Top 10 tips for Windows 10

You need to know these behind-the-scenes tricks to get the most out of the current Windows Technical Preview

If you've been using Windows 10 for more than a few days, it's time to reconnoiter a bit. If you haven't yet learned about tweaking the Start Menu, searching, snapping, or creating new desktops, Mark Hachman at PC World can take you on a whirlwind tour. That's beginner's stuff. But what about the things lurking under the covers?

Here's a quick list of deeper-dive tips and tricks that I've found useful.

Tip 1: Get the right version

Microsoft has steered the unwashed masses toward the Windows Technical Preview, plain vanilla edition. That edition includes capabilities that you might normally associated with a "Pro" version of Windows, including joining domains and group policy editor support.

If you're interested in more advanced Windows functions normally associated with an "Enterprise" version of Windows, you should be running Windows Technical Preview for Enterprise, which includes support for AppLocker, BranchCache, DirectAccess, and Windows to Go.

Tip 2: Update

Microsoft has promised rapid updates to Windows 10. So far, we've only seen one, KB 3001512, but (confusingly) the KB article for that update says it also includes KB 3002675 -- and I can't find any information about the second patch.

You can rely on Automatic Update (which is turned on for all Technical Preview users) to eventually get the latest versions installed on your machine, but it wouldn't hurt to prod manually as the bug you're experiencing may already be solved. To run a manual update, click or tap Start --> PC Settings (on the left side of the Start Menu, remember?) --> Windows Update and click or tap Check Now.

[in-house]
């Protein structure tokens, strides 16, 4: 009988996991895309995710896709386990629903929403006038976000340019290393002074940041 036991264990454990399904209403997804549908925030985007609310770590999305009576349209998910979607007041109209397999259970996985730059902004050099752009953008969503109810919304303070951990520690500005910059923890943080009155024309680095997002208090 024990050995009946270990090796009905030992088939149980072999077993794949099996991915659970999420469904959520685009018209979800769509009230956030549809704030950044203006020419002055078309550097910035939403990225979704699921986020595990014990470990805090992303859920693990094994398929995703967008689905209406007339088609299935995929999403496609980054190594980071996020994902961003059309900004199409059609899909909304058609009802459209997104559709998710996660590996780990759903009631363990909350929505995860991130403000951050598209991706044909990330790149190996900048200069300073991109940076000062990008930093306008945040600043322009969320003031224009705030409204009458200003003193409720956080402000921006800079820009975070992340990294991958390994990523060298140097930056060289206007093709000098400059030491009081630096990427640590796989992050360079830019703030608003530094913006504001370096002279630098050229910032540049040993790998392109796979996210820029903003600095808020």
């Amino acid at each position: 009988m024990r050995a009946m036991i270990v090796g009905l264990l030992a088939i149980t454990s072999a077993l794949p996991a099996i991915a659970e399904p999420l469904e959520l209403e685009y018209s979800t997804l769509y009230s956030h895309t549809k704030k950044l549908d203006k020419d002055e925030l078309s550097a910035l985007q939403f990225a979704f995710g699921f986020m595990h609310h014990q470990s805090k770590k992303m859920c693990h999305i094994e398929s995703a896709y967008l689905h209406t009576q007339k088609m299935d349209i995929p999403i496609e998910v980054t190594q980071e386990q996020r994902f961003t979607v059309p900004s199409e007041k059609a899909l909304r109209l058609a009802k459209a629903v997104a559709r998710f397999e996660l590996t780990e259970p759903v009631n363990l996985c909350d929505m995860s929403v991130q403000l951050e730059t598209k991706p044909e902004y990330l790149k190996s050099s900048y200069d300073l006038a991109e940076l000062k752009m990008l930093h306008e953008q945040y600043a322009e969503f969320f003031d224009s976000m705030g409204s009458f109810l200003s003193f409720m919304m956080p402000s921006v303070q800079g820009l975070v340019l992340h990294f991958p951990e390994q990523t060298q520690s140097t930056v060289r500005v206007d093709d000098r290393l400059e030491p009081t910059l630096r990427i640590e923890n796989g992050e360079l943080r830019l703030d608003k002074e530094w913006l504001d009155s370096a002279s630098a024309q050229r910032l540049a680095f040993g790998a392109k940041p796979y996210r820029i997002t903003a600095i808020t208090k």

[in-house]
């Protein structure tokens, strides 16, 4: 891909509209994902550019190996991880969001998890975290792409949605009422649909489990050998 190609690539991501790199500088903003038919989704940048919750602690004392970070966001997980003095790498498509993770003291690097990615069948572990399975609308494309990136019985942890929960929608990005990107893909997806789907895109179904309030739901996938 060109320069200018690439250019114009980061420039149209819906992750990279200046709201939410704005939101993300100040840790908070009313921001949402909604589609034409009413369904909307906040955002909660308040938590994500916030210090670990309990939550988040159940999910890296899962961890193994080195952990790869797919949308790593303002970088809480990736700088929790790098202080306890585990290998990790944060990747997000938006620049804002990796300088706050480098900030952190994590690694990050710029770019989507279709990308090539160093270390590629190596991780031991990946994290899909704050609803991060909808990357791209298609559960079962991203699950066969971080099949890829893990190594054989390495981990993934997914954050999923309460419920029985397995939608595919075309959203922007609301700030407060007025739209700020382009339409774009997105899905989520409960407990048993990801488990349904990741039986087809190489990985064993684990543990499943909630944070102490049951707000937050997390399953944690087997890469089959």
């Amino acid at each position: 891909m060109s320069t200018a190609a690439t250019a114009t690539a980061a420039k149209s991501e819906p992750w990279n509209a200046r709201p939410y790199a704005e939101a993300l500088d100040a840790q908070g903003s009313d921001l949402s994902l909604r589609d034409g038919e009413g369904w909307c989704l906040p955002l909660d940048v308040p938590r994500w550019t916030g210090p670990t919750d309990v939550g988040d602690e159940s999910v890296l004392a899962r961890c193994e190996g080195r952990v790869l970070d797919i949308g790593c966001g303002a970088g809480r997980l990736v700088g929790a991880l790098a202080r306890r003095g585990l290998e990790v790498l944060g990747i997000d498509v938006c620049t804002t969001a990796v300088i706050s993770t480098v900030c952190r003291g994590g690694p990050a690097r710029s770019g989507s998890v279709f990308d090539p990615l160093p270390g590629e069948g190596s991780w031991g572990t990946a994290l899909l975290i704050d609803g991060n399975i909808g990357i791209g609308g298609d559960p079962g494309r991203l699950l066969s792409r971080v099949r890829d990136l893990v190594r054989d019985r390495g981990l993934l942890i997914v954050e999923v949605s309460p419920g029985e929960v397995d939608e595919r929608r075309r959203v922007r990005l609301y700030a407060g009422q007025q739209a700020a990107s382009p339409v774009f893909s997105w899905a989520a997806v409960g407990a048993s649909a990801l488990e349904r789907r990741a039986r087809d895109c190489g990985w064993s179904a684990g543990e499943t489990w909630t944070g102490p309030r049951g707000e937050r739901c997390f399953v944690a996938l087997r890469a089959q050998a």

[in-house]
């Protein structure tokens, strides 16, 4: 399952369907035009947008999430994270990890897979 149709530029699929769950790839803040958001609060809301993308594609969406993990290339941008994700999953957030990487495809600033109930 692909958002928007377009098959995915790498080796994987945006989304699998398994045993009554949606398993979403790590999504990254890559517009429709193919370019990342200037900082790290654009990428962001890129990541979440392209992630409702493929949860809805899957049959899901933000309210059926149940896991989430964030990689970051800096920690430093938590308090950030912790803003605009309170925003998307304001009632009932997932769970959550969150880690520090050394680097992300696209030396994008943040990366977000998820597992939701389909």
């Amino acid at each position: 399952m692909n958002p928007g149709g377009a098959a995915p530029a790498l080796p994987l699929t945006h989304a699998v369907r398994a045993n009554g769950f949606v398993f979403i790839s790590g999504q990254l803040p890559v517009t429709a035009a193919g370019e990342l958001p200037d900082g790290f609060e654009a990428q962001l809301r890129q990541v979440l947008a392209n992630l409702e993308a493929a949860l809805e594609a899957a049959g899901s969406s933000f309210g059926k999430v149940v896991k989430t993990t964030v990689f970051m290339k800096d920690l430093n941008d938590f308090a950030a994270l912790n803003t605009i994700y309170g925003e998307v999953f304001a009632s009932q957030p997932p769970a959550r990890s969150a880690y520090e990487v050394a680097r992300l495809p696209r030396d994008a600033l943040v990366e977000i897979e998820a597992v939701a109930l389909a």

As best I can tell, Microsoft doesn't yet have a Windows 10 patch early warning system comparable to the KB 894199 warnings for Windows Update and Windows Server Update Services.

Tip 3: Download the Windows Technical Preview press kit

While it won't give you any particularly earth-shattering news (PDF), you might want to consider how well the Microsoft Party Line plays out in the real world. In this case, it does so surprisingly well, in my opinion.

Tip 4: Dive into Feedback

If you aren't yet giving Microsoft your opinions about every aspect of Windows 10, you're missing out on a huge opportunity. I can't recall Microsoft honestly asking real users for feedback on a Windows beta since, arguably, Windows 95. Here's your chance. Your contribution may be tiny or earth-shattering, but now's the time, and this is the place, to make your voice heard.

Click Start, then the Windows Feedback tile. Scroll on the left for the general category, then on the right for a specific item. Add your own feedback or -- more importantly -- give your "+1" to one of the hundreds of truly excellent proposals already up there.

Microsoft may ignore one-off feedback entries. They're going to stand up and take notice if the number of "Me, too!"s goes into the hundreds, or thousands. Get off your butt and vote now!

Tip 5: Learn the new keyboard shortcuts

Yeah, I know, they're almost never worthwhile and a pain to memorize, but this time there are a couple of genuinely useful new keyboard shortcuts. Brandon LeBlanc has a preliminary list on Blogging Windows.

The ones I find useful:

  • Win + Left (or Right) to snap a window, then Win + Up (or Down) to snap into quadrants.
  • Win + Ctrl + D to create a new desktop

The old Alt + Tab Windows XP-era "Coolswitch" still works, but it has a few new tricks, like switching among desktops.

Tip 6: Get used to Home, or vote to change it